- Don’t base your work decisions on personal factors. Have your own decision-making process. Value the work itself, not its impact on personal relationships. Always look for what’s best for the company or team. Avoiding personal fights will keep you away from nasty unprofessional arguments.
- Don’t let your personal life ruin your professional one. Some days might be tough but try to focus on work while you’re at it. You can share your problems with coworkers, but don’t let those problems drive your professional life.
4. Be a Consistent Brand
When you become consistent, people will know what to expect from you.
- If you commit to doing something, make sure it happens. If you can’t make it happen on schedule, make sure you communicate that properly.
- Attend meetings at the right time.
- Don’t make people wait on you.
- Don’t skip meetings for no reason. If you have a good reason to skip them, do communicate it to whoever might be interested. Be prepared to get out of your comfort zone — it’s the best way to learn.
5. Be Available
If you look unavailable, people will stop reaching out to you and start ignoring you.
- Be immediately available during your core working hours.
- Don’t leave conversions, threads, or email hanging.
- Be ready to help others when they need you. Helping and mentoring are two skills you want under your belt.
6. Become Trustworthy
- Are you able to sort out the priority of your tasks? Make sure you understand the task priority and impact before jumping into it. You don’t want to delay the most important ones.
- Try to work on a single task as much as possible. It might look like a good idea at first, but working on many tasks in parallel has proven to be unproductive.
- Don’t go rogue. When having some trouble, just ask for help. We’ve all been there. Asking for help is always a good opportunity to learn how others approach a problem.
7. Grow Your Online Presence
- Invest time in LinkedIn. Make some meaningful connections and get feedback from past projects/positions.
- GitHub: Contributing to the open-source community will improve and showcase your skills.
- Stack Overflow/Discord: it’s always fun to help others and learn from them.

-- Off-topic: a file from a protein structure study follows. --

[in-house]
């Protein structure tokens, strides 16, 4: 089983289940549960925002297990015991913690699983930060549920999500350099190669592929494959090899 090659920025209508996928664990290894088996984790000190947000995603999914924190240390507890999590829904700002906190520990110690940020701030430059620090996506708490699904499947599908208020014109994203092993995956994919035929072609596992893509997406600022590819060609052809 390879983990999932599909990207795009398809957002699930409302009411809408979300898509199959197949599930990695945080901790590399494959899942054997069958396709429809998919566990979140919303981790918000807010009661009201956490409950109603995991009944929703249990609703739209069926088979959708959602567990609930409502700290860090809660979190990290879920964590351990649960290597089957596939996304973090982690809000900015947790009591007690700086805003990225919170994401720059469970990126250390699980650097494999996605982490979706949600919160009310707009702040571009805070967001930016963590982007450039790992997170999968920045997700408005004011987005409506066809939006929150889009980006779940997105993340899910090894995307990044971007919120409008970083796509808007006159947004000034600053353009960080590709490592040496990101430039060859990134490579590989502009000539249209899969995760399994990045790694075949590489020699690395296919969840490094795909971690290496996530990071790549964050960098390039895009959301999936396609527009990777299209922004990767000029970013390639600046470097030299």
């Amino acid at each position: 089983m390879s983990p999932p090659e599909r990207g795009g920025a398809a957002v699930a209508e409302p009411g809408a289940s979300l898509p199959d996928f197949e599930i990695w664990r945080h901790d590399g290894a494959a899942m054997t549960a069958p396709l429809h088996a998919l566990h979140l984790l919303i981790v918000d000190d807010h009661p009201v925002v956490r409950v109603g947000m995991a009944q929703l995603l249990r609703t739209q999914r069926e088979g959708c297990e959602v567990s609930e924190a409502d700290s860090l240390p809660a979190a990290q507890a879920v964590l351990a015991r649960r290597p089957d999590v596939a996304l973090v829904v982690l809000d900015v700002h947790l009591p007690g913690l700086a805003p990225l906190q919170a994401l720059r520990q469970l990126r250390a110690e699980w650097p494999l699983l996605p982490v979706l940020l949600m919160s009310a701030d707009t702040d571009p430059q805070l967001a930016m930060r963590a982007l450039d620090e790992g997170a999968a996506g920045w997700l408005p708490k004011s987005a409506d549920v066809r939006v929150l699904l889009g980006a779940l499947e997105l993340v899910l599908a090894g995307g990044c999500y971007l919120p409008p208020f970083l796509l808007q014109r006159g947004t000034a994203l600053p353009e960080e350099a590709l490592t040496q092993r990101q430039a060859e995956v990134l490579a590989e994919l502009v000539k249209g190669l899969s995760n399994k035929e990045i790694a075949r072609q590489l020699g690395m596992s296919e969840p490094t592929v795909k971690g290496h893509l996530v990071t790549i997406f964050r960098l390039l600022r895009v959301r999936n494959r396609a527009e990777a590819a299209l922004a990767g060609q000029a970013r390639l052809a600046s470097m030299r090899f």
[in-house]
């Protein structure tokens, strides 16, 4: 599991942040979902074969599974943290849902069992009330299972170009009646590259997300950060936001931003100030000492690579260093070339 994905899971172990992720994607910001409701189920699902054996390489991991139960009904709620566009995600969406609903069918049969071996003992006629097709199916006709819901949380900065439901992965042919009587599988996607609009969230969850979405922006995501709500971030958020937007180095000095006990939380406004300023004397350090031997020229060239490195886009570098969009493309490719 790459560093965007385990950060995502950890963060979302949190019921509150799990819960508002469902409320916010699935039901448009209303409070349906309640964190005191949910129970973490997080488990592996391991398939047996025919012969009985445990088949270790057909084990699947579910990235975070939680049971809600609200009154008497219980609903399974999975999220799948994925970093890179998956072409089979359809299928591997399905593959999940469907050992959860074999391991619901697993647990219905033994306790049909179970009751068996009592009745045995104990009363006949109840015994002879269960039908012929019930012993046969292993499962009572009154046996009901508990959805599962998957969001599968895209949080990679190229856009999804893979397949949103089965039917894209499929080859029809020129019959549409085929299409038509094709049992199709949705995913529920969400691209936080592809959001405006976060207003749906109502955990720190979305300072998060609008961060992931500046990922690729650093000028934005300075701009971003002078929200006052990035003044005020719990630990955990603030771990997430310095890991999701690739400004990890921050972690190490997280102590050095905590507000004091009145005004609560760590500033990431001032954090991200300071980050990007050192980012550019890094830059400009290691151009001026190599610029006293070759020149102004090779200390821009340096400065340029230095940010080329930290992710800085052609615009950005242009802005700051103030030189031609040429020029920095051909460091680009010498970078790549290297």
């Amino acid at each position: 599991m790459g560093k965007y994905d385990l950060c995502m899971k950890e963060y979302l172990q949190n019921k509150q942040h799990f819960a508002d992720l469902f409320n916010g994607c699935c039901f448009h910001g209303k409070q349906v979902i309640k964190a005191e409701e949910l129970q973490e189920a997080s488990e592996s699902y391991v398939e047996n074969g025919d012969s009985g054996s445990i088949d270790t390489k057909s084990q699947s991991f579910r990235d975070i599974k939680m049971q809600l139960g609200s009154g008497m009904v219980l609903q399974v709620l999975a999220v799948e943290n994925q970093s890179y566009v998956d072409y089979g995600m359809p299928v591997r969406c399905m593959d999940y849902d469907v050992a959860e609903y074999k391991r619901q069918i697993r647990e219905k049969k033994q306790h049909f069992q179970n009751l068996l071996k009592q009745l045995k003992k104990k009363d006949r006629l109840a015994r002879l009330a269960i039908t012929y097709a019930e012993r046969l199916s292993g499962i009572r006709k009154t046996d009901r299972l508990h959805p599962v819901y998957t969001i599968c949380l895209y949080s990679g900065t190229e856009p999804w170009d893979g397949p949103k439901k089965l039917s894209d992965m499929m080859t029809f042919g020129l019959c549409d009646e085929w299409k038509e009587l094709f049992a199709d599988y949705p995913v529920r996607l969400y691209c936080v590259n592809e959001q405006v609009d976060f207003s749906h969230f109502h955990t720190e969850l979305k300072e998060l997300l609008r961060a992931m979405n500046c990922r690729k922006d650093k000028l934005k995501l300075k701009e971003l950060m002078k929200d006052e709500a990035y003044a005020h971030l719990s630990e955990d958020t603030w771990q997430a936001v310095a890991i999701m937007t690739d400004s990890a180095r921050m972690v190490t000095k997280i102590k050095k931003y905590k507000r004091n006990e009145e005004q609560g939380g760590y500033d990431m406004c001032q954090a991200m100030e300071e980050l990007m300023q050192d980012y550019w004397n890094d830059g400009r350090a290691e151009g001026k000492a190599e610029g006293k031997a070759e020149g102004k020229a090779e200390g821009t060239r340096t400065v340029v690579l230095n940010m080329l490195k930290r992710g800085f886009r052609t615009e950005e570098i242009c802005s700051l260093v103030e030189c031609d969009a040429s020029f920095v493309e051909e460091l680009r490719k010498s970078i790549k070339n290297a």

- Build a profile website where you introduce yourself and showcase your projects. Make sure your unprofessional personal content on social networks, if any, stays private to your friends.
8. Invest in R&D
You might be up to date now, but tech is constantly evolving. Make sure you make room for:
- Trying new tools
- Looking at new frameworks
- Watching some tech conferences
- Learning new ways of solving problems
In such a competitive world, it’s best not to relax too much. My advice is to build a habit out of it and stay consistent.
A good way to put into practice what you recently learned is to start a personal project.
9. Transitioning to New Companies
At some point in your career, you’ll be changing the company you work for. That’s not a problem; however, make sure your relationship with your former employer ends in a good manner.
What will be the outcome of a well-crafted brand?
- You’ll have a clear sense of direction on where you are and where you want to be.
- Everybody enjoys working with somebody professional.
- You will be better valued and respected.
- By becoming trustworthy, you’ll promote where you want to go. You’ll become a valuable asset to your employer.
- Fewer misunderstandings mean less time lost.
- You’ll have a greater impact on the company and the people.
- As your brand grows, your salary will grow, too.
Hope this article does help you boost your true potential.